- Introducing the TPM Ground Seg...
Introducing the TPM Ground Segment Operational Team
06 Mar 2023
Third Party Missions (TPMs) are Earth Observation (EO) missions that are not owned or operated by ESA. The agency has an agreement with these third parties to distribute data products from their missions to scientific users, or for services in pre-operational phases.
ESA’s TPM arrangement has been operating for over 45 years, providing EO data to users in Europe and worldwide for research and pre-operational applications development, and include over 60 instruments on more than 50 missions.
Besides the challenging task of building and launching a satellite, the success of an Earth observation mission relies on being able to operate the satellite from the ground and ensure that the data gathered are of good quality and made readily available to users.
To achieve this, a flight control centre sending commands to the satellite is needed, together with at least one ground station to receive the data, as they are 'downlinked' from the satellites when they pass overhead. Facilities for data processing, storage and distribution are also necessary.
Last but not least, the quality of the data and the performance on the satellite sensors have to be monitored continuously. If needed, actions such as 'calibration activities' have to be carried out promptly, guaranteeing the overall performance of the mission.
These functions for ESA’s Third Party Missions are all ensured by the Operational Team of the Ground Segment.
Meet Roberto Biasutti
Born in Switzerland in 1963, Roberto holds a University degree in Aeronautical Engineering with a specialisation in avionics and radar techniques, from the University of Rome, La Sapienza.
He arrived in ESRIN as a contractor in 1992, with Eurimage, a company responsible for the promotion and commercialisation of the satellite data produced by the Agency, including the new-born ERS-1 and EOSat’s Landsat 5 (then operated by USGS).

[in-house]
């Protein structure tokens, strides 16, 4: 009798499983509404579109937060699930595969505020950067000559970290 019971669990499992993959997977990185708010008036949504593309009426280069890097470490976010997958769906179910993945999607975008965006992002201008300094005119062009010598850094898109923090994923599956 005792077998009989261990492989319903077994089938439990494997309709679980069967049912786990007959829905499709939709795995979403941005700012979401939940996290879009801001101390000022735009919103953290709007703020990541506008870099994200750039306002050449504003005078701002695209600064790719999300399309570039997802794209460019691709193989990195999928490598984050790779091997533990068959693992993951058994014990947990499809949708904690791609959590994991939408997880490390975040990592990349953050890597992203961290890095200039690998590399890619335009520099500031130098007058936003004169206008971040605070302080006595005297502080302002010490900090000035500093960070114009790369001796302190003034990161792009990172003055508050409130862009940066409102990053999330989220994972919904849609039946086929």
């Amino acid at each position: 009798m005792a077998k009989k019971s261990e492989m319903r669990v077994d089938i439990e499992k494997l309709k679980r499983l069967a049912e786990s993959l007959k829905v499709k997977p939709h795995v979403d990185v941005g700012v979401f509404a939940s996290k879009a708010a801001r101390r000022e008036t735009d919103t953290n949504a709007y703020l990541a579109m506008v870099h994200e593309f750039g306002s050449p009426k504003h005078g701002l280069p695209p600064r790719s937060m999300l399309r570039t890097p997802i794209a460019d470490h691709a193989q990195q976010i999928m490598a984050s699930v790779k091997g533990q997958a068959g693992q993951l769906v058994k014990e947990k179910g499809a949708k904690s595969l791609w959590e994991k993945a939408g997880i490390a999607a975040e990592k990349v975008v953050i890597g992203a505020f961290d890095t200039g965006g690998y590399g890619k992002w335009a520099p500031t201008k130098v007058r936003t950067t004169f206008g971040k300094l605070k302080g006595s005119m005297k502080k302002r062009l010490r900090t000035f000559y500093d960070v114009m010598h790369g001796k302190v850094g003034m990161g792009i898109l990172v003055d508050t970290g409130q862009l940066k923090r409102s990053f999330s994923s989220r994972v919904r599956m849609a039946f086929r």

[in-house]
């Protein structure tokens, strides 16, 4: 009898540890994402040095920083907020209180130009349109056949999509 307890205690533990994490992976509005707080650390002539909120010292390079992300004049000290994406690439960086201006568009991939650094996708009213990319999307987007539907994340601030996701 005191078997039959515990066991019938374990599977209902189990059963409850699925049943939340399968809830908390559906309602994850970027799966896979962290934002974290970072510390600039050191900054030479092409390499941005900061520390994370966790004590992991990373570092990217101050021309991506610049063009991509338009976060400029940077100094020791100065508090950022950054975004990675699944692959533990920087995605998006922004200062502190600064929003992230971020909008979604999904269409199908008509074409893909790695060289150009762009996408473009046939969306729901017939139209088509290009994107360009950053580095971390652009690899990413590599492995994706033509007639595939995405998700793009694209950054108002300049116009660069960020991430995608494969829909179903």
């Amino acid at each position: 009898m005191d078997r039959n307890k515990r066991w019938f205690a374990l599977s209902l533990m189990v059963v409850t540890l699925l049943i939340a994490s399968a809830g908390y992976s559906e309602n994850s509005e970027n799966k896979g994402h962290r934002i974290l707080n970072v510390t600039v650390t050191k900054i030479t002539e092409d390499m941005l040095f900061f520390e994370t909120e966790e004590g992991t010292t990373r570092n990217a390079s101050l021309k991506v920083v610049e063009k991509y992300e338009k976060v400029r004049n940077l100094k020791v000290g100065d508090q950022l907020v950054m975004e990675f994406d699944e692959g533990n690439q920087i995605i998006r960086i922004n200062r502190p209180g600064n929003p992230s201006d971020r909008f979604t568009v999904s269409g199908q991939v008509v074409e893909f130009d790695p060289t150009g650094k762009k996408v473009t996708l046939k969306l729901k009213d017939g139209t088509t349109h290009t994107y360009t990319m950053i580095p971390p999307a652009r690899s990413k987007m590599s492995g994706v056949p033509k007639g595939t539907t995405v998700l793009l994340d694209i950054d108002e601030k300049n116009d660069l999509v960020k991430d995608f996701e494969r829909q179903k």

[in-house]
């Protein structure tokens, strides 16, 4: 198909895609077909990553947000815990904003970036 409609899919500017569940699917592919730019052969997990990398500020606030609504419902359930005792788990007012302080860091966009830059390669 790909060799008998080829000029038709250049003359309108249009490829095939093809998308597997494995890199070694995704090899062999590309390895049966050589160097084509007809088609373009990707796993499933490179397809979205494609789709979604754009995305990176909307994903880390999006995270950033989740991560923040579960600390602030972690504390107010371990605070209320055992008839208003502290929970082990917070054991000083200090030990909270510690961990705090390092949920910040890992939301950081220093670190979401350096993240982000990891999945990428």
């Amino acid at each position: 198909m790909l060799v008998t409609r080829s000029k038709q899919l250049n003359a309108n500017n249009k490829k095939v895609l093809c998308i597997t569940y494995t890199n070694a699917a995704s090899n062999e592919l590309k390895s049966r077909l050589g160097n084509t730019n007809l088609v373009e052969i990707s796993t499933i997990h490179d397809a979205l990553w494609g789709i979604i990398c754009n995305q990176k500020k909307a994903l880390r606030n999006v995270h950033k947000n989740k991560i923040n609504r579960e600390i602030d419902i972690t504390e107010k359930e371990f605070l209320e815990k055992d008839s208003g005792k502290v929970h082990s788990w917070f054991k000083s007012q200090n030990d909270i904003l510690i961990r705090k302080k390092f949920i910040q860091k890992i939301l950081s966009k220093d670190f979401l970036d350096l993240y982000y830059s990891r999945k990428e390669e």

In particular, the promotion of Synthetic Aperture Radar (SAR) data was of primary importance, as ERS-1 was one of the first operational satellites with such a sensor and at the time, the community were not used to radar data.
In addition, Roberto developed DESCW, a software catalogue that when installed on user’s PCs, allowed them to browse and order ERS, Landsat and JERS satellite data.
In 2001, he joined ESA Staff in the User Services section in ESA’s Ground Segment division, becoming fully involved in the preparation of data distribution of Envisat, launched the year after.
In 2014, due to an internal reorganisation, he undertook the position of Ground Segment TPM Operational Manager.
During his work in ESA’s Ground Segment and Data Management division at ESRIN, Roberto’s main job was, and still is, to allow users to access TPM data by setting up contracts with the data distributors and ensuring a proper on-line publication of the data, thus enabling easier access.
From 2007, he is fully involved as a member of the Executive Secretariat in the International Charter Space and Major Disasters, including the responsibility of the provision of the operational system infrastructure, for managing activations.
ESA: How did you studies shape your job choices?
Roberto: Thanks to my knowledge in radar techniques, I was suitable to help ESA in the promotion of radar data coming from the ERS-1 satellite (both SAR and Low Bit Rate – radar altimeter, wind scatterometer, etc.).
ESA: What does your role as ESA’s Ground Segment TPM Operational Manager entail?
Roberto: This role entails the procurement and provision of data to users, coming from non-ESA missions. There is a large variety of satellites and data, ranging from very high-resolution optical sensors, to radar and atmospheric sensors, which require different approaches.
ESA’s involvement can vary greatly: sometimes we just buy data from the satellite/data provider, in order to supply these data to our Category-1 users. In other cases we are involved in the full process, from the satellite’s data acquisition, to processing and dissemination to the users.
Another activity is the data consolidation and improvement: during a mission’s lifetime (and also after the end of its operation), new algorithms become available and so there is the need to reprocess the data to new quality standards. Reprocessing data, sometimes covering 40 years, can be quite challenging.
ESA: What are the challenges and successes of managing such a vast programme?
Roberto: There are many Third Party Missions, alive or historical ones, to manage. This implies lots of interactions with many providers, adapting ESA’s infrastructure to handle the data, trying to allow users to access them in the easiest way, which is not simple. Data volumes are huge—consider we host more than 1 PByte of TPM data…
ESA: Any last thoughts on your overall experience?